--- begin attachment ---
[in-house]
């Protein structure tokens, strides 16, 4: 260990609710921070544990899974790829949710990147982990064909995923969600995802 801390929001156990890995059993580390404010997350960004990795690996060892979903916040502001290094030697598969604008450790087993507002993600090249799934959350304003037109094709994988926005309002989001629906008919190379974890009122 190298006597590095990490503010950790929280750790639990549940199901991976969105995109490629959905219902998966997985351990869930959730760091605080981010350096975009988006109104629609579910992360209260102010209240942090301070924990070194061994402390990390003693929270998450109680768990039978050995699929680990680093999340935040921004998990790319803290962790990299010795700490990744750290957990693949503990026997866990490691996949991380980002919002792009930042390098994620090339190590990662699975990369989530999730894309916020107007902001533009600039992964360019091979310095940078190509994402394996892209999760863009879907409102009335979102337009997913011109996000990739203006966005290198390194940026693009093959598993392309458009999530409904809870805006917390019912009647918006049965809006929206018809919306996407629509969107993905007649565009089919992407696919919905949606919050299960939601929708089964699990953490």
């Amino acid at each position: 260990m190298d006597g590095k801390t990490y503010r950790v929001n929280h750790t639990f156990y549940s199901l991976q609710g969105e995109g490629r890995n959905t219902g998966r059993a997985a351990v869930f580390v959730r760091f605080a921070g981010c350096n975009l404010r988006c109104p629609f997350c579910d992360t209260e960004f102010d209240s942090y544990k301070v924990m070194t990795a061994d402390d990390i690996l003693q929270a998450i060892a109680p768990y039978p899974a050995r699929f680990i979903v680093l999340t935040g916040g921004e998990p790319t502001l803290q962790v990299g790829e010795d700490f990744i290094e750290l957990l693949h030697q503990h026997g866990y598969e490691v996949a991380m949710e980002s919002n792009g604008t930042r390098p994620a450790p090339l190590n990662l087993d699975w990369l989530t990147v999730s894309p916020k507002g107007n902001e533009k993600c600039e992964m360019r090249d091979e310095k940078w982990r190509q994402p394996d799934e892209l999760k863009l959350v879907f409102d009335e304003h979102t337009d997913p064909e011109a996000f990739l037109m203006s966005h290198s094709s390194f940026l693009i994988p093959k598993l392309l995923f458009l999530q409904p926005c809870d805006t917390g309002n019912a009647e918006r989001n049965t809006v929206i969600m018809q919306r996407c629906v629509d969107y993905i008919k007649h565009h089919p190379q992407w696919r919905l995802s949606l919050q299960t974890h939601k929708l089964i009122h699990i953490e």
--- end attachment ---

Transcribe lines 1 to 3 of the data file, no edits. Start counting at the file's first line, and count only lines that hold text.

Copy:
[in-house]
């Protein structure tokens, strides 16, 4: 260990609710921070544990899974790829949710990147982990064909995923969600995802 801390929001156990890995059993580390404010997350960004990795690996060892979903916040502001290094030697598969604008450790087993507002993600090249799934959350304003037109094709994988926005309002989001629906008919190379974890009122 190298006597590095990490503010950790929280750790639990549940199901991976969105995109490629959905219902998966997985351990869930959730760091605080981010350096975009988006109104629609579910992360209260102010209240942090301070924990070194061994402390990390003693929270998450109680768990039978050995699929680990680093999340935040921004998990790319803290962790990299010795700490990744750290957990693949503990026997866990490691996949991380980002919002792009930042390098994620090339190590990662699975990369989530999730894309916020107007902001533009600039992964360019091979310095940078190509994402394996892209999760863009879907409102009335979102337009997913011109996000990739203006966005290198390194940026693009093959598993392309458009999530409904809870805006917390019912009647918006049965809006929206018809919306996407629509969107993905007649565009089919992407696919919905949606919050299960939601929708089964699990953490």
């Amino acid at each position: 260990m190298d006597g590095k801390t990490y503010r950790v929001n929280h750790t639990f156990y549940s199901l991976q609710g969105e995109g490629r890995n959905t219902g998966r059993a997985a351990v869930f580390v959730r760091f605080a921070g981010c350096n975009l404010r988006c109104p629609f997350c579910d992360t209260e960004f102010d209240s942090y544990k301070v924990m070194t990795a061994d402390d990390i690996l003693q929270a998450i060892a109680p768990y039978p899974a050995r699929f680990i979903v680093l999340t935040g916040g921004e998990p790319t502001l803290q962790v990299g790829e010795d700490f990744i290094e750290l957990l693949h030697q503990h026997g866990y598969e490691v996949a991380m949710e980002s919002n792009g604008t930042r390098p994620a450790p090339l190590n990662l087993d699975w990369l989530t990147v999730s894309p916020k507002g107007n902001e533009k993600c600039e992964m360019r090249d091979e310095k940078w982990r190509q994402p394996d799934e892209l999760k863009l959350v879907f409102d009335e304003h979102t337009d997913p064909e011109a996000f990739l037109m203006s966005h290198s094709s390194f940026l693009i994988p093959k598993l392309l995923f458009l999530q409904p926005c809870d805006t917390g309002n019912a009647e918006r989001n049965t809006v929206i969600m018809q919306r996407c629906v629509d969107y993905i008919k007649h565009h089919p190379q992407w696919r919905l995802s949606l919050q299960t974890h939601k929708l089964i009122h699990i953490e």